From a macro perspective, Goodwill’s closures call into question the sustainability of these large organizations when there are a growing number of new, non-traditional ways to be involved in the community Many organizations have evolved to incorporate technology-enabled charitable giving, such as Kickstarter and micro-loans. Not only this, but the problem resulting from the mass exodus of board members only makes it harder to entice smart and savvy leaders to work for organizations like Goodwill, when they are left with a financial mess to clean up.

Goodwill’s situation is one facing many non-profit organizations: scarce funding, growing competition in the market, and even growing competition in the not-for-profit sector. With increasing federal deficits and the problems facing federalism, it is to no surprise that non-profits receiving governmental funding are suffering as well. In the National Survey of Non-profit and Voluntary Organizations by Imagine Canada, findings show that the percentage of charities under high stress believing that their organizational existence is under threat is 47 per cent. Not only are organizations facing this issue, but the closing of Goodwill locations leaves many individuals who rely on this organization to assist them in a precarious situation.

In light of the growing change, many retail stores have moved to online shopping with incentives to use free shipping. New innovation is the trend in business, requiring modifications that have been invented or reinvented. The well-being and sustainability for an increasing number of not-for-profit organizations, such as Goodwill, face the pressure of society’s evolving trends, economic models, and growth in the non-profit sector.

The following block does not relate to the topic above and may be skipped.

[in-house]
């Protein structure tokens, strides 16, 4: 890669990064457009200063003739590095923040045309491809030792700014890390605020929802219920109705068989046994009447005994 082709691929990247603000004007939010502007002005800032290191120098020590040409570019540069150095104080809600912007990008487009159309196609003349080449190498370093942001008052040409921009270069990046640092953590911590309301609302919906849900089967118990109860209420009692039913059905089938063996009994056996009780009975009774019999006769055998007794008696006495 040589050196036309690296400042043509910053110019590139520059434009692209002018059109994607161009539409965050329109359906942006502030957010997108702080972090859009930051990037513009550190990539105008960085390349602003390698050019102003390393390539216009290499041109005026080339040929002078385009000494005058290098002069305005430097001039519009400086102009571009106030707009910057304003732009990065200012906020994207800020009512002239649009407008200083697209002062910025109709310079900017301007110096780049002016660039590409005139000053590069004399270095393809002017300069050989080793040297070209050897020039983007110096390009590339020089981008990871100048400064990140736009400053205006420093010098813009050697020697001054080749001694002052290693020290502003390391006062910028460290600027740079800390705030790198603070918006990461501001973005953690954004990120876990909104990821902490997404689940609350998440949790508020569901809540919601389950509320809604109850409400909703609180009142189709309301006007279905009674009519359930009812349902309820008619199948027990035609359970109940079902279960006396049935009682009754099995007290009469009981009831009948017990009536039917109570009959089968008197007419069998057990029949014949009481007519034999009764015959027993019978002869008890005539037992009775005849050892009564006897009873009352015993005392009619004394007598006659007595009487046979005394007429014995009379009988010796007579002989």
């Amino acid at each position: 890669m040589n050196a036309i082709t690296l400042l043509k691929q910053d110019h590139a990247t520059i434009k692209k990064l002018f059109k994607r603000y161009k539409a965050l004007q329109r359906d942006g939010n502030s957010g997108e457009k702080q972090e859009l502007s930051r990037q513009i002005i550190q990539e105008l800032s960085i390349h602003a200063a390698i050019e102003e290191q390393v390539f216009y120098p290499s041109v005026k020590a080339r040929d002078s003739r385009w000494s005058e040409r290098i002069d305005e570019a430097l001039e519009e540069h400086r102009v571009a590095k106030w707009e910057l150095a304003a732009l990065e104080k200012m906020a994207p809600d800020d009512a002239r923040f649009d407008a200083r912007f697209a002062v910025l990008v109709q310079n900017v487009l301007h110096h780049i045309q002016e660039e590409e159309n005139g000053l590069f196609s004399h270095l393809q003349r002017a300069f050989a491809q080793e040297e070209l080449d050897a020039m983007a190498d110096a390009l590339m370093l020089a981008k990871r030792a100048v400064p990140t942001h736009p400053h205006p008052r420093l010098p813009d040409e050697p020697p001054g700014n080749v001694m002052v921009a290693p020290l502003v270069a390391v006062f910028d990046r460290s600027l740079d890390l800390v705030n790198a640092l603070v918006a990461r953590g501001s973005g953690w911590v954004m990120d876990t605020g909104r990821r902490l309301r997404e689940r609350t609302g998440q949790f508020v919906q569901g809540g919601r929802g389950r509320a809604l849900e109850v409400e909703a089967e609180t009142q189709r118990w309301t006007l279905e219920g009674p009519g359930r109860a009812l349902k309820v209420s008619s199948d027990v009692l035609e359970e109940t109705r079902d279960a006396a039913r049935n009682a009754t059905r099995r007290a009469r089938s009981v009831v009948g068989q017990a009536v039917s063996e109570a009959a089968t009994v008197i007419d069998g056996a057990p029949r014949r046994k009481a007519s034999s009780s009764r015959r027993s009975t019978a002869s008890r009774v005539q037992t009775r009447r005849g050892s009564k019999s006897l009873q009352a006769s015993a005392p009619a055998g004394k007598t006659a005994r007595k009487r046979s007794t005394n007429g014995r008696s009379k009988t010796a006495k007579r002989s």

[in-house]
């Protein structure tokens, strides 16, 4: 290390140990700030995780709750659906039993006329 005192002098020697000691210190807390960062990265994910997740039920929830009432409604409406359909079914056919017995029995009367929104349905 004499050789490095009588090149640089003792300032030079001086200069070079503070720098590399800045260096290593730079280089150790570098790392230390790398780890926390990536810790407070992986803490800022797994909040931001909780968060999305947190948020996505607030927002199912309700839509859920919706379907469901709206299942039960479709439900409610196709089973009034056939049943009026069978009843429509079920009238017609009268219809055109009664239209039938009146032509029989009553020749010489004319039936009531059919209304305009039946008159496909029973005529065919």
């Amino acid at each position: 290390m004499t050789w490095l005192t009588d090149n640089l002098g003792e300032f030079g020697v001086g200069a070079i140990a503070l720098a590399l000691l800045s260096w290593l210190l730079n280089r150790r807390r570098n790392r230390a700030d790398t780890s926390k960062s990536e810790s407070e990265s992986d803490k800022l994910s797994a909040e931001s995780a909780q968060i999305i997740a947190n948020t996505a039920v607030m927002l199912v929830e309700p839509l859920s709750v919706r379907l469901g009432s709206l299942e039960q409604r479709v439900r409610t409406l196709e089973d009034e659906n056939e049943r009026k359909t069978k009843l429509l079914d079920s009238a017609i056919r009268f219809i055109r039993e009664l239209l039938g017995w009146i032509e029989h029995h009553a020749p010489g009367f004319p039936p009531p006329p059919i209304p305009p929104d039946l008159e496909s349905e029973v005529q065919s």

Can non-profit organizations evolve to the changing realities they face? An organization like United Way Toronto & York Region has been able to maintain significant funding in light of these major changes, being able to invest $85.1 million into the region. This acts as an important reminder of the impact that non-profit organizations hold in the City of Toronto and beyond. The reality of Goodwill’s closures in Toronto will be a lesson for surrounding organizations, especially non-profit organizations facing increased competition and problems of funding. However, new innovation does exist, and it is important for organizations to be able to compete in this economy. By staying in step with new technology and up to date in funding techniques, they have a fighting chance against the doom of closing doors.

 

Shannon Brooks is a current MPP candidate at the University of Toronto, Class of 2017. Some of her policy interests consist of immigration and refugee policy, social policy, housing, and environmental policy. She graduated with a Bachelor of Arts Honours from Carleton University with a double major in Law and Human Rights. She is passionate about social justice, and aspires to work within the international community.